DAVID LEWIN was one of the most formidable intellects in American musical scholarship. What made Lewin's writings and teaching outstanding, and powerfully communicative, was his openness of mind, his unwillingness to respect established boundaries that might obscure the path to discovery.
Lewin's academic and musical pedigree was impressive. He grew up in New York City where, from the age of 12, he spent five years studying piano, harmony and composition with the Polish-American pianist and composer Edward Steuermann, which made him a "grandpupil" of Busoni, Schoenberg and Humperdinck. He graduated BA in mathematics, summa cum laude, from Harvard in 1954.
Then, after a year in Vienna studying with Josef Polnauer (another Schoenberg alumnus), he went on to lessons in theory and composition at Princeton with a stellar series of teachers: Roger Sessions, Milton Babbitt (who later declared Lewin a genius), Earl Kim and Edward Cone. He took a Master of Fine Arts degree in 1958, spending the next three years as a Junior Fellow at Harvard.
David Lewin's own teaching career began at the University of California at Berkeley in 1961. He relocated to the State University of New York at Stony Brook in 1967 and remained there until 1980, his last year overlapping with a six-year appointment at Yale; he held a Guggenheim Fellowship in 1983-84. From 1985 until his death he taught at Harvard, as the Walter W. Naumburg professor of music.
Lewin was a frequent contributor to the scholarly journals - among them the Journal of Music Theory, Perspectives of New Music, Music Perception and Nineteenth-Century Music - and he wrote two highly influential books on transformational theory and analysis, Generalized Musical Intervals and Transformations (1987) and Musical Form and Transformation: 4 analytic essays (1993). The first soon became required reading in analysis classes across America; the second won the Ascap-Deems Taylor Award.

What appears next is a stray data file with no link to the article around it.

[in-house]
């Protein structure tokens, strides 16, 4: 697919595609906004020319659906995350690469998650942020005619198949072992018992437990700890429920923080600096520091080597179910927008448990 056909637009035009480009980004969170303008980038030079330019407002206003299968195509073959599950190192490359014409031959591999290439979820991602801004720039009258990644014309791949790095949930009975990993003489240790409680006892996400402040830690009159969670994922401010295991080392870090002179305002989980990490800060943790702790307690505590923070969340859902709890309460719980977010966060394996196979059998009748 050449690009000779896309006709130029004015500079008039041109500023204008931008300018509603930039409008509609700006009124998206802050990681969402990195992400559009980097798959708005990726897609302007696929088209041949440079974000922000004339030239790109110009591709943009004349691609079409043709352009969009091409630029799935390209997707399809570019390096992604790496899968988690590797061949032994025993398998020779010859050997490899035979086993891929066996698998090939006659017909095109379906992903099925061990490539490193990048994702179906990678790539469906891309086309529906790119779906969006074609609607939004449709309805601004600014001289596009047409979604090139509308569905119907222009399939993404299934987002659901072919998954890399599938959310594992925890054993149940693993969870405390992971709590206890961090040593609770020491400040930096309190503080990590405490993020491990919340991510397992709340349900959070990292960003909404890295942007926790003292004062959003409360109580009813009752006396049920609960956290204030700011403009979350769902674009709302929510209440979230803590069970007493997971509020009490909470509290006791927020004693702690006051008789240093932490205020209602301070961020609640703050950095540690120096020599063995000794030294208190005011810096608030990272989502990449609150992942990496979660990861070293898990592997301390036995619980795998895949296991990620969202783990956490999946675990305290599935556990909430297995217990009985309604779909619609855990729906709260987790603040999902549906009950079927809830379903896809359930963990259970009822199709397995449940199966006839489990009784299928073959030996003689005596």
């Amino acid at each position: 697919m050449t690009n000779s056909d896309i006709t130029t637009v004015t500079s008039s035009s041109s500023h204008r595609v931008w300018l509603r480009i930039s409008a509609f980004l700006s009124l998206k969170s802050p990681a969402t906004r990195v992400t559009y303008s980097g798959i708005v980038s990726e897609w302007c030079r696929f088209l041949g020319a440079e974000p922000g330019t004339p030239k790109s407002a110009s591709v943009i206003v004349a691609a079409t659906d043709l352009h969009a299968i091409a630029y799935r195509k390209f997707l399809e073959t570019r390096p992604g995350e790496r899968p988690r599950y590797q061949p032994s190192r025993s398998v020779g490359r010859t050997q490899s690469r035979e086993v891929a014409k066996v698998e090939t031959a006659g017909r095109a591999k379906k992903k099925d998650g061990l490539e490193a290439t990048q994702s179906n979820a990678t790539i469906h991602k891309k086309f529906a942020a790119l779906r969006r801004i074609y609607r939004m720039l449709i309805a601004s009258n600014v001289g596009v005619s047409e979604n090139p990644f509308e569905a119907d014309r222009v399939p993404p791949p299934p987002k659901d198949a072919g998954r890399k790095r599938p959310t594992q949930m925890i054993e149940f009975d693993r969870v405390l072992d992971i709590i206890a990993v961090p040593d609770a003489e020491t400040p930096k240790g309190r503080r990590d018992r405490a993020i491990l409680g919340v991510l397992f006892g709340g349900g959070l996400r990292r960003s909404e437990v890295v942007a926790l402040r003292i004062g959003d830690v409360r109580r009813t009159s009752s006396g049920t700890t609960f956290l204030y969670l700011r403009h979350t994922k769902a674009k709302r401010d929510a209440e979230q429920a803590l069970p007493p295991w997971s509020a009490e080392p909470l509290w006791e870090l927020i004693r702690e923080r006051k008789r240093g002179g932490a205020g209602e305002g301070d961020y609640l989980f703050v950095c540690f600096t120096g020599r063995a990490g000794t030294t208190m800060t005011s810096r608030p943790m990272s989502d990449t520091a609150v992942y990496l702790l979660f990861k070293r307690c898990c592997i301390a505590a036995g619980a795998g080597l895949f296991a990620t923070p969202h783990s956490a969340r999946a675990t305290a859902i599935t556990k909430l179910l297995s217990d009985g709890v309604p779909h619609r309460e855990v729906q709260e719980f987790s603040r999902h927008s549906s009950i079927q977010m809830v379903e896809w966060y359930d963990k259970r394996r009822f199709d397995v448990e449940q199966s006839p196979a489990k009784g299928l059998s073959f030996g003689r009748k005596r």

The especial value of Lewin's approach was its inclusiveness. The tendency had been to regard tonal and atonal music as mutually exclusive, at least as far as analysis was concerned. Lewin's enthusiasms included Brahms (he was one of the founders of the American Brahms Society), Bach, Mozart, Rameau, Debussy and Wagner as well as his "grandteacher" Schoenberg, and so he looked for a more inclusive approach. Lewin's erstwhile student Edward Gollin explains transformational analysis as
an innovative approach to looking at the structure and organisation of a musical work contextually, one that places emphasis not only upon the "things" that make up a composition, but also upon the relationships between and among those things. The attention paid to the relationships, or transformations, between the elements of musical works offered a view of musical structure that crossed structural domains (not just pitch, but duration, rhythm, timbre, etc), crossed historical genres and categories (tonal as well as pre- and post-tonal music), and allowed Lewin to present a dynamic view of musical structure - one that captured the experience of the music from the perspective of performer and careful listener. …